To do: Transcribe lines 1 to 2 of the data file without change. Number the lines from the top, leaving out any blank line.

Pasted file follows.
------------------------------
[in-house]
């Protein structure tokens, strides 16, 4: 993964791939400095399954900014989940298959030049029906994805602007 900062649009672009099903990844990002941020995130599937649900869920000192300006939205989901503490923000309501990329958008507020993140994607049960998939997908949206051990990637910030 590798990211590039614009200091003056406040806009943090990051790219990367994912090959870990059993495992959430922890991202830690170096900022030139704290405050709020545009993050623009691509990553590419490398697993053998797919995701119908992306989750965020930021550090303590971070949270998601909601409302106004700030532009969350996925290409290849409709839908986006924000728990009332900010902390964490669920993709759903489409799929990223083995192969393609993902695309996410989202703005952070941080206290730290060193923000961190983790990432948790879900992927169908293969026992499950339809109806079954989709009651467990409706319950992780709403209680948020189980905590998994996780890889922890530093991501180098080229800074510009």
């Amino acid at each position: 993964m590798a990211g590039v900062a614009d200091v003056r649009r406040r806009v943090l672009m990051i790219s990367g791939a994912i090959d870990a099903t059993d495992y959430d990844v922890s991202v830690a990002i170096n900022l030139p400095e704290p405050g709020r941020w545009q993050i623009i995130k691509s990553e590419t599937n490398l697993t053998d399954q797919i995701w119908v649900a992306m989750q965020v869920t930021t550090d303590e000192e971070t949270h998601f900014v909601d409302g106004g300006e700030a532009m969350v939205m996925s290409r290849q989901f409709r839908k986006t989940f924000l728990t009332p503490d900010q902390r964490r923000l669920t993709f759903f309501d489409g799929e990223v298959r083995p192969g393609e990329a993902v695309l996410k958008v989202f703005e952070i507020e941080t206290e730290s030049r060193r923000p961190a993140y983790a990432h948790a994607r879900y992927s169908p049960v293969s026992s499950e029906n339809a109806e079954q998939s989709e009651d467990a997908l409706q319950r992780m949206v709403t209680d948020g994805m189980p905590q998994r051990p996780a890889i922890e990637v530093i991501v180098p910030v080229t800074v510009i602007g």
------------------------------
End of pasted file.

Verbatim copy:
[in-house]
């Protein structure tokens, strides 16, 4: 993964791939400095399954900014989940298959030049029906994805602007 900062649009672009099903990844990002941020995130599937649900869920000192300006939205989901503490923000309501990329958008507020993140994607049960998939997908949206051990990637910030 590798990211590039614009200091003056406040806009943090990051790219990367994912090959870990059993495992959430922890991202830690170096900022030139704290405050709020545009993050623009691509990553590419490398697993053998797919995701119908992306989750965020930021550090303590971070949270998601909601409302106004700030532009969350996925290409290849409709839908986006924000728990009332900010902390964490669920993709759903489409799929990223083995192969393609993902695309996410989202703005952070941080206290730290060193923000961190983790990432948790879900992927169908293969026992499950339809109806079954989709009651467990409706319950992780709403209680948020189980905590998994996780890889922890530093991501180098080229800074510009």